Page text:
Preston Parched Peas, Lancashire
One of the North of England delicacies that has never transferred to the South, and frankly is never likely to, parched peas like tripe or black pudding take a bit of courage to try, but just like those excellent foodstuffs are well worth it.
Known elsewhere in the North as carlings, carlins, pigeon peas, maple peas and black peas, the recipe is simple. Take the dried peas (not any old peas by the way, they are a special variety) and soak them overnight or ideally for a full 24 hours. Pick them over carefully in case any bits of stone or other debris can be found, then stew them slowly for a good hour – judge by the softness, though they should still have some bite to them rather than forming a mush. Drench the cooked peas, which create their own liquor, in malt vinegar and season with plenty of salt.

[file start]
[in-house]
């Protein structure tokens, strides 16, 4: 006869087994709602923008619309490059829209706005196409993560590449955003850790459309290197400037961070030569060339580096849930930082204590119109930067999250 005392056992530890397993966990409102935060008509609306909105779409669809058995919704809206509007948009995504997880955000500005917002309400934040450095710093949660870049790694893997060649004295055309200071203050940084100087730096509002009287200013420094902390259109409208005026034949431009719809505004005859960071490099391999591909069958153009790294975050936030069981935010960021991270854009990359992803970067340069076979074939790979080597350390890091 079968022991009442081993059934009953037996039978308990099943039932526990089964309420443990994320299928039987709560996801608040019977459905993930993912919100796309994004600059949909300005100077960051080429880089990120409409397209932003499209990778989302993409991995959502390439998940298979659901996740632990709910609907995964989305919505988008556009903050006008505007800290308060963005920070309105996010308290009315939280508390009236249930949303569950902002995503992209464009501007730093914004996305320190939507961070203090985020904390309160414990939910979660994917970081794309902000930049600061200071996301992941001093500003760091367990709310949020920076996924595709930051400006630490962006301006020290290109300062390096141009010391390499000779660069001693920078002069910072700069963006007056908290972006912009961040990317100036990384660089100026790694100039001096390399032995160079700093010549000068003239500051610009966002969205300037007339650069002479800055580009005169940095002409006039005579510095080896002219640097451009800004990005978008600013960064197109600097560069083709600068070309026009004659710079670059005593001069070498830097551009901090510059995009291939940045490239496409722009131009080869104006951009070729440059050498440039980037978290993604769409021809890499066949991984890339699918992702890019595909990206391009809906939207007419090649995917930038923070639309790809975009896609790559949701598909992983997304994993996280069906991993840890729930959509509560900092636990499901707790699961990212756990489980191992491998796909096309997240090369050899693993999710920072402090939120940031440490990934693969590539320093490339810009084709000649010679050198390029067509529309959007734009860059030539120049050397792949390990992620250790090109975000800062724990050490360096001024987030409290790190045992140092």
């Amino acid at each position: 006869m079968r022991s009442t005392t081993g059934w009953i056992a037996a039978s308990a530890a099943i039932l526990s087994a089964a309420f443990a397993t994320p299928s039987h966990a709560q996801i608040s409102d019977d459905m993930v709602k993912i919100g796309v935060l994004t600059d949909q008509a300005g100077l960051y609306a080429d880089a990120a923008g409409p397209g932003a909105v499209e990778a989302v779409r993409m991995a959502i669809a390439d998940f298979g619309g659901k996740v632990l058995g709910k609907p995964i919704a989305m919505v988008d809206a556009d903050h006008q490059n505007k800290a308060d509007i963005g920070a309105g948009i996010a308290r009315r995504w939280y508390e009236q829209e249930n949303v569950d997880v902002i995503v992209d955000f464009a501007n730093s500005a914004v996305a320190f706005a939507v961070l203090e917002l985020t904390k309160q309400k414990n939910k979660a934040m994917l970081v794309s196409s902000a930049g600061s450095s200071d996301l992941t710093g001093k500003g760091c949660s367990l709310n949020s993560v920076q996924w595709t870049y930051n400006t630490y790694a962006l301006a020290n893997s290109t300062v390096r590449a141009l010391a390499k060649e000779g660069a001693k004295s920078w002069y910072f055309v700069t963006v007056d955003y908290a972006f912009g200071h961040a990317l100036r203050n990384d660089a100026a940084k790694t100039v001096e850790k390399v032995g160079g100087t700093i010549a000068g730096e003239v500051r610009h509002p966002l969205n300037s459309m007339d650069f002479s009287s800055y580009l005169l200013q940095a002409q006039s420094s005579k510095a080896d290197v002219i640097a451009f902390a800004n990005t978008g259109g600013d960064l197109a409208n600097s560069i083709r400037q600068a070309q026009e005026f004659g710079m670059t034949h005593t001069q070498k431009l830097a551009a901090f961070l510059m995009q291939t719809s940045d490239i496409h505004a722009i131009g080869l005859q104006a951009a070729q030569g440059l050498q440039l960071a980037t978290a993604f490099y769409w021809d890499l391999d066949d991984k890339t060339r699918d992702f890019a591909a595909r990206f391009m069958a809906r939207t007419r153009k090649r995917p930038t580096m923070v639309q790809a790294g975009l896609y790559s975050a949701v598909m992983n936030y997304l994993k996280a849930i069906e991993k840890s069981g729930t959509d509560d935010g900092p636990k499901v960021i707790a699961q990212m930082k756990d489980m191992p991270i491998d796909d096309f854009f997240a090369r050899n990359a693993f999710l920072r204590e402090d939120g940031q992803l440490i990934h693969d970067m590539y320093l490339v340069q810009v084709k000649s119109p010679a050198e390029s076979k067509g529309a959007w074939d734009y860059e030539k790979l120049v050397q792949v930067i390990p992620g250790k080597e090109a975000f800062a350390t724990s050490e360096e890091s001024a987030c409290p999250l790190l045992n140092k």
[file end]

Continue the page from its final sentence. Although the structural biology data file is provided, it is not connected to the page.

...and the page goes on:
The flavour is not what you expect at all, nothing like mushy peas for example – they are earthier than that, not far off baked potato.
In Preston in particular the peas are a local specialty, sometimes sold ready cooked and served in brown paper bags still on the Flag Market , an autumn delicacy also associated with visiting fairs. You can find them too on Bury Market (where a decent meal of black pudding with mustard from one stall and steamed potatoes and parched peas from another seller can be enjoyed).